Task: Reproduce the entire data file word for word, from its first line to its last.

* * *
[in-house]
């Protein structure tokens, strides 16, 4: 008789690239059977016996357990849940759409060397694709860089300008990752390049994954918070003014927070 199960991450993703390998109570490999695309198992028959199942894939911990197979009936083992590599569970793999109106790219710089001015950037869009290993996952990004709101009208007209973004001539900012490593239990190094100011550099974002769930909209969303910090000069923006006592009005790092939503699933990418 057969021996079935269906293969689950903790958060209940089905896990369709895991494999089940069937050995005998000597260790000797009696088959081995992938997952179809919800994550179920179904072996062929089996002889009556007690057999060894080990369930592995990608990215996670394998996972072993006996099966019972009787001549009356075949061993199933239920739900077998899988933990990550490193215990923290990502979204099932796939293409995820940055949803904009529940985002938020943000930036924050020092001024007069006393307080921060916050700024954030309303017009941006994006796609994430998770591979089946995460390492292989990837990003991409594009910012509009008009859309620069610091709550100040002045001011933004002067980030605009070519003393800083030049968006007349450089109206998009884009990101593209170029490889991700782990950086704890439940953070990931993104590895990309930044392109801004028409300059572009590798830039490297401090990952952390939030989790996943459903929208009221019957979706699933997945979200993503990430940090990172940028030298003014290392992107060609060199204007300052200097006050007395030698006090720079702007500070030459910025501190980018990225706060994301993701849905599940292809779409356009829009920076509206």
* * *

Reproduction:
[in-house]
């Protein structure tokens, strides 16, 4: 008789690239059977016996357990849940759409060397694709860089300008990752390049994954918070003014927070 199960991450993703390998109570490999695309198992028959199942894939911990197979009936083992590599569970793999109106790219710089001015950037869009290993996952990004709101009208007209973004001539900012490593239990190094100011550099974002769930909209969303910090000069923006006592009005790092939503699933990418 057969021996079935269906293969689950903790958060209940089905896990369709895991494999089940069937050995005998000597260790000797009696088959081995992938997952179809919800994550179920179904072996062929089996002889009556007690057999060894080990369930592995990608990215996670394998996972072993006996099966019972009787001549009356075949061993199933239920739900077998899988933990990550490193215990923290990502979204099932796939293409995820940055949803904009529940985002938020943000930036924050020092001024007069006393307080921060916050700024954030309303017009941006994006796609994430998770591979089946995460390492292989990837990003991409594009910012509009008009859309620069610091709550100040002045001011933004002067980030605009070519003393800083030049968006007349450089109206998009884009990101593209170029490889991700782990950086704890439940953070990931993104590895990309930044392109801004028409300059572009590798830039490297401090990952952390939030989790996943459903929208009221019957979706699933997945979200993503990430940090990172940028030298003014290392992107060609060199204007300052200097006050007395030698006090720079702007500070030459910025501190980018990225706060994301993701849905599940292809779409356009829009920076509206």